Tuesday, December 25, 2007

CHRISTMAS MEMENTO

After almost four years in UCSF’s Accounting Office I took a new job in the Radiology Department, which was a disaster and led to my early retirement from San Francisco’s largest employer.

A number of factors contributed to my failure, but mostly it was my supervisor and co-workers.

My supervisor, who was located in a separate facility on the other side of the city, was determined to help me as little as possible.

He offered no help, for instance, in my first attempt at complicated paperwork for retroactive payroll transfers. Worse, he signed off on the submittal without even checking it. Of course it had numerous errors, which sullied my reputation with the people processing it.

The supervisor’s name was Rex Jones and he was a lying son of a bitch. Recently a young UCSF acquaintance, whom I also see on the courts, phoned to tell me that Rex had died. My poor young friend was not prepared for the glee I expressed.


I’m reminded of Nicolae Ceausescu and his wife, tyrants and torturers of Romania, whom the rebels executed on December 25, 1989 “as a Christmas present to the country.”

Anyway, another factor in my failure was the non-support of my three peers on the new job, all female, all Asian. It was three months before I learned that one of these Asian women had applied for the job I had been given. She and her two friends were extremely bitter and determined that my failure would prove that Maria should have gotten the job.

“This is a situation I might have been able to handle, IF I HAD KNOWN ABOUT IT.”

The failure of my supervisor to explain this delicate situation to me was a hateful omission. In our first meeting after I found out, which was only after Maria had moved to a new job, I stared at Rex and said the words quoted above, one. at. a. time.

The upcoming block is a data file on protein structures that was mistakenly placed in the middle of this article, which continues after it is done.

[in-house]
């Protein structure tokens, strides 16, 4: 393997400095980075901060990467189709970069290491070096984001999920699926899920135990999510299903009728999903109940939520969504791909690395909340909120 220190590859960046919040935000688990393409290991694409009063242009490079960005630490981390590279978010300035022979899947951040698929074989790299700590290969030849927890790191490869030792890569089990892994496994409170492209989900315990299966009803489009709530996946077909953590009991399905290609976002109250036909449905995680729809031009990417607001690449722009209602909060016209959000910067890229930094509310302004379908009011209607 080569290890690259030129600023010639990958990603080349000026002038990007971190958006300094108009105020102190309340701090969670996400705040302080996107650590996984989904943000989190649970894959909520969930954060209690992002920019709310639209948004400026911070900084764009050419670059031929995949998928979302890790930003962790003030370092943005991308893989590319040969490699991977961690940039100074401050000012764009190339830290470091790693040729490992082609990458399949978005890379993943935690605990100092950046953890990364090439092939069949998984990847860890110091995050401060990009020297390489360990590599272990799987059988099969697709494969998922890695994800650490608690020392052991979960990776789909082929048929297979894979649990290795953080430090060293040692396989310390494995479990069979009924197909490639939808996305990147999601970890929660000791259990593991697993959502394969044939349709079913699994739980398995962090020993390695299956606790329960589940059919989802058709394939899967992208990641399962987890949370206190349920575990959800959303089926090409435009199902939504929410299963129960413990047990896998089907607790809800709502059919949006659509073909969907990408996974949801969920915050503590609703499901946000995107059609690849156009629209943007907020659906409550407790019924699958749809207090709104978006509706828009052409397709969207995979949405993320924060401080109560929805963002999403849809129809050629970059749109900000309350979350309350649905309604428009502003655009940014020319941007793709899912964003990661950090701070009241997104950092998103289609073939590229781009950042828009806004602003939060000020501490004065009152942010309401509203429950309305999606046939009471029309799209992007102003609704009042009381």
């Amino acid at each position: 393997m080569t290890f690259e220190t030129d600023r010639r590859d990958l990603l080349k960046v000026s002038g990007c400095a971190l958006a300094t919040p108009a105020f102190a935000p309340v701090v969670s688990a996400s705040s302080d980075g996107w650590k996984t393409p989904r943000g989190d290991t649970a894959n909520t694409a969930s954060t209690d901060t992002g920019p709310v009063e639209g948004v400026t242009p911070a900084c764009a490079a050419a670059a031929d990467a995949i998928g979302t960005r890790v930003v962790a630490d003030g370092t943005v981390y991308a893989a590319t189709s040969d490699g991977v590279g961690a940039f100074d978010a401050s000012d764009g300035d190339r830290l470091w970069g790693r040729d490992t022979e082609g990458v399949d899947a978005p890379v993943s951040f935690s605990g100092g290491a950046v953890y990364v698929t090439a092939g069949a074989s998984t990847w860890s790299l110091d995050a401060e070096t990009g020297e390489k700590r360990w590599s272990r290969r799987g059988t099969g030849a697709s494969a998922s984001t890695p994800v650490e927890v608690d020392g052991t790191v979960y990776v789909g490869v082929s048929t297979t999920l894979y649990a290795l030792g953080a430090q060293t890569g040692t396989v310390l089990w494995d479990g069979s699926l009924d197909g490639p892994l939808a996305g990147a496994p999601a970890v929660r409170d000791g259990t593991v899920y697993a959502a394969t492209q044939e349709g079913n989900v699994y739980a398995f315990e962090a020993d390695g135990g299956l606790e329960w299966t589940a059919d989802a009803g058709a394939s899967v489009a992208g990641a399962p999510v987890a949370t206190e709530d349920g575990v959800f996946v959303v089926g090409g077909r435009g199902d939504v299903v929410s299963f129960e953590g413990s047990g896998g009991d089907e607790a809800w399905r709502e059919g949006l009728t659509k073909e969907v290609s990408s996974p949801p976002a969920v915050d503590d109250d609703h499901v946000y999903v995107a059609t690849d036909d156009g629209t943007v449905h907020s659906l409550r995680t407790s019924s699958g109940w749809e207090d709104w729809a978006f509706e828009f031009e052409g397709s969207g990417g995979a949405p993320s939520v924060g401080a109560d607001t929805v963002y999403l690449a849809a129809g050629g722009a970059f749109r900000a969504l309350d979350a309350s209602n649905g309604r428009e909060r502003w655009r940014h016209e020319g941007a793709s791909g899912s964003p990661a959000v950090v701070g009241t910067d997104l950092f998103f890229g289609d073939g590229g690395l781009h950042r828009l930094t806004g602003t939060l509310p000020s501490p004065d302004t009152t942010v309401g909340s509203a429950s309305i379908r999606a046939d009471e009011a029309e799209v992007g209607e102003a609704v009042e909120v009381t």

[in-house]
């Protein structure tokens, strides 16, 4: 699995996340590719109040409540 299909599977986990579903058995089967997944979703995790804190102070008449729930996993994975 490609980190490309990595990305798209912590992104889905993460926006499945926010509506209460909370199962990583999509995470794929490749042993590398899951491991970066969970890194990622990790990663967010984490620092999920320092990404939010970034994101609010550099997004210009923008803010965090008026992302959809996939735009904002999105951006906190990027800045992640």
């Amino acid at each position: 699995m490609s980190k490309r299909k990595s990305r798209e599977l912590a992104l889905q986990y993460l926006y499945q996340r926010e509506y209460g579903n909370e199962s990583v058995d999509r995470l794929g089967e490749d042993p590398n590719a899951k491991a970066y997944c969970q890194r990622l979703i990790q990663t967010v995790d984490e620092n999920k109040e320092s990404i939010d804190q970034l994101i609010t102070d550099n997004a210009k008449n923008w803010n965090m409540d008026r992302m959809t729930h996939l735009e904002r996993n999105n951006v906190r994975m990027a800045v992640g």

Months later it was Christmas and I received presents from each of the two remaining Asian women colleagues. I also got a present from Rex—a jar of some sort of honey, (you know the jar-size you get on a room-service tray… Rex’s gift was one size up from that).

The younger of the two women gave me a neatly wrapped in a large box, maybe 8” x 10” x 14”. There was no movement when shaken, so I figured it was something soft, like a scarf, in a box chosen for convenience rather than appropriate size.

I gave no presents to any of them.

I brought it home but never opened that big box from Susan Lin. I just set it aside, figuring the dishonesty and hypocrisy associated with it were nothing I needed to deal with.

And here it sat, two whole years, until last Saturday. I was invited to a dinner party thrown by people in my morning tennis group. I had to bring an item for a “white elephant gift exchange.”

So I happily brought the big, nicely wrapped box from my former UCSF “mobber.”

I had my misgivings: What if it’s something really valuable? Naw. What if it’s something way inappropriate? No, not a workplace gift.

I thought it was a funny story to tell—that I didn’t know what was inside the box.